How many times have you been told to “just follow your passions”? And how many of those times have you rolled your eyes at the question? It’s a simple enough concept and great advice for those who have always known what their passions and talents are. For the rest of us, however, it takes a little more work to figure out what the heck this ‘passion’ business is all about.
Why is it so important?
It may seem obvious, but spending 40 hours a week at work is a lot of time. It’s enough time to completely shape your emotions and wellbeing, lifestyle, and relationships, to name a few. When this impact is a negative one, it can take time to even realise the extent of its effects. You may start slowly increasing alcohol consumption, getting upset over little things more easily (or just generally being irritable), getting exhausted more easily, or spending less time on the things you love – all symptoms that are hard to notice as they gradually creep up on you, but after time make a huge difference to your quality of life. As we know, finding meaning in work is the most effective way to turn those negative life impacts into positive ones – and linking your work with your passion is a foolproof way to discover and apply that meaning.
Ok great, but I have NO idea what my passion is
There are several ways to gain a clearer understanding of what your passions might be, even if you’re not sure at the moment – and inspiration can come in the strangest ways. Without a doubt, the best way to start is to simply begin exploring. Consider the subjects that comprise most of the books you read or media that you consume. What could you learn about, or talk about, for countless hours without getting bored? Are there any topics that make you rant with enthusiasm? A common obstacle here is “yes, but I can’t make a career out of that. It’s impractical”. Doing some research may yield out-of-the-box options that don’t necessarily follow an obvious path.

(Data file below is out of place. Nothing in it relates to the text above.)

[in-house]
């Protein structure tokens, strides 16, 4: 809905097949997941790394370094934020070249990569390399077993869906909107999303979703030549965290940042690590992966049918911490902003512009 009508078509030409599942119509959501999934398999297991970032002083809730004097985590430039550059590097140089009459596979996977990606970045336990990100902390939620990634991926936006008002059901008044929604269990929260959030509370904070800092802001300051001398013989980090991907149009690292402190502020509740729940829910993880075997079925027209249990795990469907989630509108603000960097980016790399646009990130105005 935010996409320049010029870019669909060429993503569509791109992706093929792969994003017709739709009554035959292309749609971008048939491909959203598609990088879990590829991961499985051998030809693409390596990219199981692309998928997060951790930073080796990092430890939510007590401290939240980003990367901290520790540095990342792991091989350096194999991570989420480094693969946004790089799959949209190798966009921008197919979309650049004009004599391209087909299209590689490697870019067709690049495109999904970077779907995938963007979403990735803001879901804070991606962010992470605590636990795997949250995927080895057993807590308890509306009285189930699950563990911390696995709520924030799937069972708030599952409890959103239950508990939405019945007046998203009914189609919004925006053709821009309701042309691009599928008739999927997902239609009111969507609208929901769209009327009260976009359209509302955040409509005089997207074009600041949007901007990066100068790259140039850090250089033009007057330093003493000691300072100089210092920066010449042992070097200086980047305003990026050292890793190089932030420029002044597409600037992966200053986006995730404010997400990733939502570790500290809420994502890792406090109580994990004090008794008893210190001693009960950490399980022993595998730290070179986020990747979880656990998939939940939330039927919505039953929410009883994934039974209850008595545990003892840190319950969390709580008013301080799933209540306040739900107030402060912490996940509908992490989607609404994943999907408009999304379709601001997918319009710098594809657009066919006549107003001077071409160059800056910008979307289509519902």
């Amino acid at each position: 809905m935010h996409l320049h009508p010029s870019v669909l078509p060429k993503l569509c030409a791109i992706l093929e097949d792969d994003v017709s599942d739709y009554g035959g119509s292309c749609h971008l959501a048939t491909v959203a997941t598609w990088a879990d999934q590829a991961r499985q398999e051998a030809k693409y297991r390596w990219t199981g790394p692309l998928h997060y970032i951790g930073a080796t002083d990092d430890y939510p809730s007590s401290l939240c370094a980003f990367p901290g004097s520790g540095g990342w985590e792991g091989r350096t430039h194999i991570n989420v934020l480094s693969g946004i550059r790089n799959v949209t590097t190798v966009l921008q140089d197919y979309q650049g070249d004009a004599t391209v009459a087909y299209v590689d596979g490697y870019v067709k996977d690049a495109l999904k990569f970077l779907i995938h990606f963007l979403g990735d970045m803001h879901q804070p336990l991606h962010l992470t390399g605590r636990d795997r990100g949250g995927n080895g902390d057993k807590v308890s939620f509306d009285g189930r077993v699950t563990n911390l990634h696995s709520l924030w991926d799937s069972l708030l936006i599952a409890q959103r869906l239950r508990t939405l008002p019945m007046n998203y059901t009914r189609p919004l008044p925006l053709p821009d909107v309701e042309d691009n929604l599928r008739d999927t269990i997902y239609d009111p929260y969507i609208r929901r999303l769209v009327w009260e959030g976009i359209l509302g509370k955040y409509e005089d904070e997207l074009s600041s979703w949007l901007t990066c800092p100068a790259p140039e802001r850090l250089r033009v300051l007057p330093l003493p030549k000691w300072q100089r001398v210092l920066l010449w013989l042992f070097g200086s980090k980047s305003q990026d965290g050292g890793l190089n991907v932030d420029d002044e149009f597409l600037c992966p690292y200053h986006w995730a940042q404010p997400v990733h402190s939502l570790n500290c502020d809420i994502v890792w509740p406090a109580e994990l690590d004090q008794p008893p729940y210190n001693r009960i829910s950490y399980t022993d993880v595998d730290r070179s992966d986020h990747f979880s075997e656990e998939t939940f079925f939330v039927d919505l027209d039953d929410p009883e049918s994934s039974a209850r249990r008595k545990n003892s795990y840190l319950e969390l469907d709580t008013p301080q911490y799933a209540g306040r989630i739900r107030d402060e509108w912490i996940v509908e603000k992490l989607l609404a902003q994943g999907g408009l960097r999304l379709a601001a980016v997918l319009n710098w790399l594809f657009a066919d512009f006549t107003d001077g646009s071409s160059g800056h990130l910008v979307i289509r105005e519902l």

Additionally, an impractical passion can become very practical when combined with something you’re good at or experienced in. Somebody whose passion is cooking may not be well suited to a career in a commercial kitchen for a multitude of reasons, but their digital marketing degree could certainly help them open a successful eCommerce store selling cookware and baking accessories. Your current work can also give you clues, even if you’re not finding meaning or fulfilment there. Consider the individual aspects of your role in which you shine – planning and organising, leading, putting your creative ideas into action. How can you run with this aspect of your job and apply it elsewhere?
Don’t be afraid to take a stab in the dark and try something you’ve never thought of before, like learning a new language or sport – and most importantly, approach new endeavours with 100% enthusiasm. Bring the passion to anything you do, and inspiration will present itself in ways that you might not have encountered with a purely analytical approach.
Author: Rise Team